Saturday, December 19, 2009

The Splendor of a Saprotrophic Stinkhorn

While in field last week, I encountered a species of fungus with a rather unique set of morphological and ecological characteristics. The aptly named ‘stinkhorn’ fungus (Clathrus columnatus) belongs to the Phallaceae Family of fungi and produces a distinctive gelatinous spore mass that gives off a lovely perfume. Well, lovely to insects anyway, to me it reeked of rotting meat and dung. The stinkhorn’s ‘aroma’ serves as an attractant for flies and other insects vital to the fungus’s lifecycle. In the process of munching on the glebra (spore mass) insects gather the fungus’s reproductive spores on their bodies and in their digestive tracts, these spores are then transported and dispersed once the insects have gotten their fill and part ways. Although my nose took offense to the odoriferous bouquet produced by the stinkhorn’s gleba, the fungus’s appearance was really pretty cool.

The orange and spongy columnar structure of Clathrus columnatus emerges from an "egg" on the ground and grows upward forming an arch-like receptaculum at the top. The underside of the ‘arch’ forms from the joining of the stinkhorn’s multiple columns and anchors the foul-smelling glebra.

The "Egg"

View from above - Intersection of Columns

Fungi play major roles in the nutrient cycling of terrestrial ecosystems. Clathrus columnatus itself is a saprotroph that decomposes organics, and in process of doing so frees-up important resources for it and the other organisms sharing its ecosystem.

Energetically, saprotrophic fungi utilize extra-cellular digestion to acquire nutrients from dead and decaying organic material. Extra-cellular digestion is the process in which an organism, such as a fungus, releases tissue degrading enzymes into its surrounding environment. The enzymes break down nearby organics into their more easily metabolized constituents, such as simple sugars and fatty acids. In the case of the wood specialist Clathrus columnatus, its enzymes catalyze cellulose into simple sugars which are in turn engulfed by the fungus’s cells (endocytosis). In addition to freeing simple disaccharides from wood, the enzymes produced by C. columnatus also liberate valuable carbons from the wood’s lignin stores. The ability of lignin to store atmospheric carbon makes it an important component of the Carbon Cycle, and antagonistically, the capacity of the stinkhorn’s lignin-modifying enzymes to oxidize and release these sequestered carbons represents a significant ecological contribution.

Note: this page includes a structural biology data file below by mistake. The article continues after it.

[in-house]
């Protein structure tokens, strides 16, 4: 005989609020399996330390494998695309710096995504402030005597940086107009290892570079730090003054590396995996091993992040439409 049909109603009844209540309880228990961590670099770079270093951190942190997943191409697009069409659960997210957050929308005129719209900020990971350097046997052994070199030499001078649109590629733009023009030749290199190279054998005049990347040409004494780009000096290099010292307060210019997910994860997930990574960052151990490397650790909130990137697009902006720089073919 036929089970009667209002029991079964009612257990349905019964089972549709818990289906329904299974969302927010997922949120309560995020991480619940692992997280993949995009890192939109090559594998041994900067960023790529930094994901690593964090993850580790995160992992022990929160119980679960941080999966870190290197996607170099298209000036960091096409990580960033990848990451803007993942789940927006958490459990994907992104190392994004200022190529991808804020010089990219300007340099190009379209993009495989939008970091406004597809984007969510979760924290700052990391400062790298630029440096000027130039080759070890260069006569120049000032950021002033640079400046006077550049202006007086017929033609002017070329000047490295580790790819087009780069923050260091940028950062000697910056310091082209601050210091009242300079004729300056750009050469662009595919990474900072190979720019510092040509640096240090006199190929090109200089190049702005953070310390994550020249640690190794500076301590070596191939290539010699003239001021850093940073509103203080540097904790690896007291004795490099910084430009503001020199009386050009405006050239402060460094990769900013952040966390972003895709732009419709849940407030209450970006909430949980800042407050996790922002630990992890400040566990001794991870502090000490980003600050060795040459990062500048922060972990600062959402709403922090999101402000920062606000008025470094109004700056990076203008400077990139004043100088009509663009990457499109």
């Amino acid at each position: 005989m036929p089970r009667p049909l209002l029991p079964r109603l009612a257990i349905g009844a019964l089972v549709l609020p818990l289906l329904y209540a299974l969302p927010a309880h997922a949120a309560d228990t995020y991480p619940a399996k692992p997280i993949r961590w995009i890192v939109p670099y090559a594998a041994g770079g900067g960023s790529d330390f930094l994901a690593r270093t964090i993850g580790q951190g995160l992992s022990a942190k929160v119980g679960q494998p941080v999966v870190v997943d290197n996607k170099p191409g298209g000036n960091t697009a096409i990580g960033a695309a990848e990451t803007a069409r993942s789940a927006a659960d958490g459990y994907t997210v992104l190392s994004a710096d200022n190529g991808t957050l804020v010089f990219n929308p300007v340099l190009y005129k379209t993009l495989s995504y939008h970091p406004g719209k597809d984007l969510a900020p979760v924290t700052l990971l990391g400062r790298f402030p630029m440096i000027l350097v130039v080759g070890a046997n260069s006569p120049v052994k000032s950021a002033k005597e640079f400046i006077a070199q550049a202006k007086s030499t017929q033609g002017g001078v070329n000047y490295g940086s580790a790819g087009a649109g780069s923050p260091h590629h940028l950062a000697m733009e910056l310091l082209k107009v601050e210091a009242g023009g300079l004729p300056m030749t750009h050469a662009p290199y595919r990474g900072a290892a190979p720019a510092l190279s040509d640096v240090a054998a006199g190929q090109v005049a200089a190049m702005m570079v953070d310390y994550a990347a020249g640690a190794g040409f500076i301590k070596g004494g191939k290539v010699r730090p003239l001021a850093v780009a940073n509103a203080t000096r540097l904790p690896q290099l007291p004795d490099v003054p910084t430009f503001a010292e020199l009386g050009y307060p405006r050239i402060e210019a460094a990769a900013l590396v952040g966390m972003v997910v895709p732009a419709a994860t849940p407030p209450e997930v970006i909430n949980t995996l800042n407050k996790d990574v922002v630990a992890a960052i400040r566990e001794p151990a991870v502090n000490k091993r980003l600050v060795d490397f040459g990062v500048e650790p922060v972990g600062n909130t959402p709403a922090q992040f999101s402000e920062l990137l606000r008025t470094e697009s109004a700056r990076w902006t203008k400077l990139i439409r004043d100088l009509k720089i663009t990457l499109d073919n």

As a consequence of Clathrus columnatus’s affinity for dead wood, the fungus is often associated with anthropogenically disturbed habitats. It can often be found growing in and around gardens and residences where areas of cultivation have resulted in accumulations of mulch, woodchips or other cellulose laden landscaping materials. Interestingly, the photos displayed here were taken adjacent to a brownfield that previously held a paper mill. As a part of the mill’s past wood-processing, the otherwise nutrient poor sandy soils include high quantities of wood chips - a virtual stinkhorn buffet.

Tuno, N. (1998). Spore dispersal of Dictyophora fungi (Phallaceae) by flies Ecological Research, 13 (1), 7-15 DOI: 10.1046/j.1440-1703.1998.00241.x


  1. I came across a few of these while walking a nature trail. I had no idea what it was, so I posted it to my blog. A friend of mine went searching, and found your blog. So, thank you for answering my question! :)

  2. We are in NC and we just found these in our flower bed yesterday and took a couple of pictures today. I hunted around the web for quite awhile before I found JUST the right picture! I figured out they were stinkhorns pretty quickly, but your photo and description were the most accurate!
    Thanks for clearing up the mystery for me!!

  3. we just made a stinkhorn omelet and its delicious!!! do you think its safe to eat?

  4. im not feeling good from that mouth is dry and i have explosive diahrea :/